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Shots - Health News
4:32 pm
Mon February 25, 2013

To Spot Kids Who Will Overcome Poverty, Look At Babies

For some kids who grow up in poverty, the bond developed with Mom is especially important in dealing with stress.
iStockphoto.com

Originally published on Wed February 27, 2013 6:25 am

Why do some children who grow up in poverty do well, while others struggle?

To understand more about this, a group of psychologists recently did a study.

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Africa
4:08 pm
Mon February 25, 2013

Fearing Election Turmoil, Kenyans Seek A Tech Solution

Kenyan authorities are trying to guard against fraud and violence when they hold a presidential election on March 4. Here, voters register on biometric equipment last December in Nairobi.
Simon Maina AFP/Getty Images

Originally published on Mon February 25, 2013 8:22 pm

As Kenya prepares for a presidential election next Monday, it's trying to prevent a recurrence of the last such poll, in December 2007, when more than 1,000 people were killed in postelection violence.

Last time, technology helped incite that violence. This time, the hope is that technology will help prevent a similar outburst.

Last time around, a text message came on Dec. 31, 2007, four days after a presidential election that many people in the Kalenjin tribe thought was rigged.

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It's All Politics
3:03 pm
Mon February 25, 2013

Would-Be Federal Judges Face The Washington Waiting Game

Originally published on Mon February 25, 2013 7:23 pm

To understand what's happening with federal judge vacancies, consider this: The Senate voted Monday night to approve the nomination of Robert Bacharach to sit on the federal appeals court based in Denver.

Bacharach had won support from both Republican senators in his home state, and his nomination was approved unanimously. But he still waited more than 260 days for that vote.

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Religion
6:02 pm
Sun February 24, 2013

Catholic Church At Crossroads: Demographics, Social Issues Pose Challenges

Pope Benedict XVI has been the leader of the Catholic Church for eight years and is the first pope to retire since 1415.
Oli Scarff Getty Images

Originally published on Tue April 2, 2013 2:42 pm

When Pope Benedict XVI said he was stepping down, he broke a tradition that had been in place since 1415. The pope, who gave his final blessing Sunday, leaves the Catholic Church in the midst of changing social views and demographic shifts among its followers.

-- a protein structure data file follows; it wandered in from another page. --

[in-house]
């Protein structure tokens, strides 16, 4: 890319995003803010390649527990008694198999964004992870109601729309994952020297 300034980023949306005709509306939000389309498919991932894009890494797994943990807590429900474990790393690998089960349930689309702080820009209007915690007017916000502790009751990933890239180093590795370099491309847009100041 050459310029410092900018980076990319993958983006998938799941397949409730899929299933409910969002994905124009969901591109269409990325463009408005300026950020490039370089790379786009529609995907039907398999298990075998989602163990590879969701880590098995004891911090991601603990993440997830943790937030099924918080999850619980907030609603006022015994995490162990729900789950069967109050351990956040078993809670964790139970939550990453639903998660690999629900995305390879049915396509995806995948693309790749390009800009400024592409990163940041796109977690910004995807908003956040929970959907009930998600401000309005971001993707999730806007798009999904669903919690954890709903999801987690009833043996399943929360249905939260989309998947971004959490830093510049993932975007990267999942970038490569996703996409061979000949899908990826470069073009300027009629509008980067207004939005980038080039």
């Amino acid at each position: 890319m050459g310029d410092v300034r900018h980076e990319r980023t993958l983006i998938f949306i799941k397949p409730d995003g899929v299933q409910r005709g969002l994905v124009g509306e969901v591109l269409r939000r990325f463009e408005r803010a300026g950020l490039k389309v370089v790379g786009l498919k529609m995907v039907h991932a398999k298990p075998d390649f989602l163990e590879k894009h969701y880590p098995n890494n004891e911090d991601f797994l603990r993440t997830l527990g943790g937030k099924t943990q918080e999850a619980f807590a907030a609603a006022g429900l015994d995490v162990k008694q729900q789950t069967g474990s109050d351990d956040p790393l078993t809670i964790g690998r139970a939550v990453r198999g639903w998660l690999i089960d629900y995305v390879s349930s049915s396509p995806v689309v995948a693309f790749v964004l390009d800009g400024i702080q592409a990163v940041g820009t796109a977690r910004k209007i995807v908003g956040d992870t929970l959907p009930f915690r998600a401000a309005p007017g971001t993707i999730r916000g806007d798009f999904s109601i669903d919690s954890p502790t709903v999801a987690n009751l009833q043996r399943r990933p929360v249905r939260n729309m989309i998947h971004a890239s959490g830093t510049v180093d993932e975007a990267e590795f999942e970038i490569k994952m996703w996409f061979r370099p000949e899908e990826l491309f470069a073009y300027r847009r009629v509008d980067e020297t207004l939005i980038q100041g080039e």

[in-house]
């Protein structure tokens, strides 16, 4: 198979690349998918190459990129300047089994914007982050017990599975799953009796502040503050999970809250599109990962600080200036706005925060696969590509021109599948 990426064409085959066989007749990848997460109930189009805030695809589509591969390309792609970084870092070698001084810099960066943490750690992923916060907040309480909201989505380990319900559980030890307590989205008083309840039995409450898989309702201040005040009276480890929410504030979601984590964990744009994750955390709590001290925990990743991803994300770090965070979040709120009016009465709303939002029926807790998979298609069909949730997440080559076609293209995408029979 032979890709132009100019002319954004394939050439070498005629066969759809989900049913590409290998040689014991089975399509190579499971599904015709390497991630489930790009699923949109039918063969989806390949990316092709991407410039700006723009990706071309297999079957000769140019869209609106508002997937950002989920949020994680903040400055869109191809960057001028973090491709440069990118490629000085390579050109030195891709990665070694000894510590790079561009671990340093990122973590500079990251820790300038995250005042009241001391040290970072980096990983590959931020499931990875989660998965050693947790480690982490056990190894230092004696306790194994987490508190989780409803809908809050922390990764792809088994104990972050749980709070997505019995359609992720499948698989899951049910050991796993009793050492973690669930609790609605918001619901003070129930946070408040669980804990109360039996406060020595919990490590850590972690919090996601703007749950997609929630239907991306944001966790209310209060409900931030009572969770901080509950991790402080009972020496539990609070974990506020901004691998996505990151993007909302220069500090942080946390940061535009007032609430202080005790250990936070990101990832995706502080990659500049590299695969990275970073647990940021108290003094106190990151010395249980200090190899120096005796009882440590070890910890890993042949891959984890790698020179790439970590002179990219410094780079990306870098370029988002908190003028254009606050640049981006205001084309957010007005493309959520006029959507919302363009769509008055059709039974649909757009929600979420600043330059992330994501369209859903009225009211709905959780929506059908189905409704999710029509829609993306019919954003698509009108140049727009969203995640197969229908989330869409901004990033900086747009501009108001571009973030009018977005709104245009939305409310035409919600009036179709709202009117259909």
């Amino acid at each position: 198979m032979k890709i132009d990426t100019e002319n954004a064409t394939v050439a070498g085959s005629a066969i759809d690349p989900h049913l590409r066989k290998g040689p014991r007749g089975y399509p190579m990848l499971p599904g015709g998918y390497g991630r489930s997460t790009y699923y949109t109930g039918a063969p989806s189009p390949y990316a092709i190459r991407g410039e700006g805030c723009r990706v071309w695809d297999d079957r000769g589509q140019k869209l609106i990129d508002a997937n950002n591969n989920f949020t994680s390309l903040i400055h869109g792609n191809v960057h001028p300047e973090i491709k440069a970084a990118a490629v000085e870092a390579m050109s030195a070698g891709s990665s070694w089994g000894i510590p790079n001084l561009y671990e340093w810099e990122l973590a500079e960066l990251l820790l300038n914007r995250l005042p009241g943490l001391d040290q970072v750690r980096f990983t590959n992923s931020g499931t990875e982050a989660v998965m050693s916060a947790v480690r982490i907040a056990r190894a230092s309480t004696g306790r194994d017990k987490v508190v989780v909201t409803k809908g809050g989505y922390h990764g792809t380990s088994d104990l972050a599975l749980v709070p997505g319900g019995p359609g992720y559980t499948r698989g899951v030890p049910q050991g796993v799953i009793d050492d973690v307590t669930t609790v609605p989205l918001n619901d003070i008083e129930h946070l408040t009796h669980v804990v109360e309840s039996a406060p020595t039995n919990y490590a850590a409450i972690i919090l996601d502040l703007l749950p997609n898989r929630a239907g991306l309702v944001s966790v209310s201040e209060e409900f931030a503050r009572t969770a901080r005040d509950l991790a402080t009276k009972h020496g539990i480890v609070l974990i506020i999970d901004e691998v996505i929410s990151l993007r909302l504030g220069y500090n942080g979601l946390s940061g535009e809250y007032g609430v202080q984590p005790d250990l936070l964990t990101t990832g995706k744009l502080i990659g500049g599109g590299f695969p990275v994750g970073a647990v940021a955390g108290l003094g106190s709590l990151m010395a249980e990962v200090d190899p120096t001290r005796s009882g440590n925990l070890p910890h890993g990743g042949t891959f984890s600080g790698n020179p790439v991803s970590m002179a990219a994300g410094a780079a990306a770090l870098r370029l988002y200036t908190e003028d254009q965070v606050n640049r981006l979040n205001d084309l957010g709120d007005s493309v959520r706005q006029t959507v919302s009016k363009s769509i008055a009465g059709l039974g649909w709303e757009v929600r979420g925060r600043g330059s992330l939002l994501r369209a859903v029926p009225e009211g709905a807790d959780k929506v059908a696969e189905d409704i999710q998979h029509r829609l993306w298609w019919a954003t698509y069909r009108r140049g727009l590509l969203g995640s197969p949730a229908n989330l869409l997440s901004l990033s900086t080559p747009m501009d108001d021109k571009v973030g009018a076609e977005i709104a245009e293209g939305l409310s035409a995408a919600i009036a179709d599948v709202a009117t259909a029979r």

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Music Interviews
5:23 pm
Sun February 24, 2013

Turning A Glacier Into A Tuba: Ice Music From Norway

Ice musician Terje Isungset plays the ice blocks at the Kennedy Center in Washington, D.C.
Scott Suchman

Originally published on Sun February 24, 2013 9:52 pm

  • Terje Isungset (ice) with Mari Kvien Brunvoll (vocals)
  • "A Glimpse of Light" by Terje Isungset

For Terje Isungset, the cold weather in Washington, D.C., this week is no problem. The Norwegian musician was in town to perform as part of the Kennedy Center's "Nordic Cool" series, and he needed low temperatures to keep his instruments in good shape.

He has chimes, drums, a marimba and a "tube-ice" (like a tuba). They're all carved out of shimmering ice, harvested from the frozen lakes of Ottawa, Canada, and shipped to the Kennedy Center for an hour of melting music.

It's worth the effort, Isungset says, to get the perfect sound.

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NPR Story
4:59 pm
Sun February 24, 2013

Jimmie Johnson wins Daytona 500

Originally published on Sun February 24, 2013 5:41 pm

Jimmie Johnson has won the Daytona 500, one day after crash during a race there injured fans. Danica Patrick, who was hoping to make history, finished eighth. Jacki Lyden gets the latest from NPR's Mike Pesca.

Author Interviews
3:48 pm
Sun February 24, 2013

Historical Fiction Gets Personal in 'Philida'

Random House

Originally published on Sun February 24, 2013 5:44 pm

André Brink is one of the most well-known anti-apartheid writers in South Africa. His latest novel Philida, which was longlisted for the Man Booker Prize, is set in 1832 in the South African Cape, just two years before emancipation.

The title character lodges a complaint against her master, Francois Brink, who is also the father of her four children. He'd promised her freedom, but then backs out and marries a wealthy white woman.

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Music Interviews
3:19 pm
Sun February 24, 2013

In 'Fulton Blues,' Corey Harris Resurrects Memories Of Southern Neighborhood

Corey Harris' new album is titled Fulton Blues.
Courtesy of the artist

Originally published on Sun February 24, 2013 9:53 pm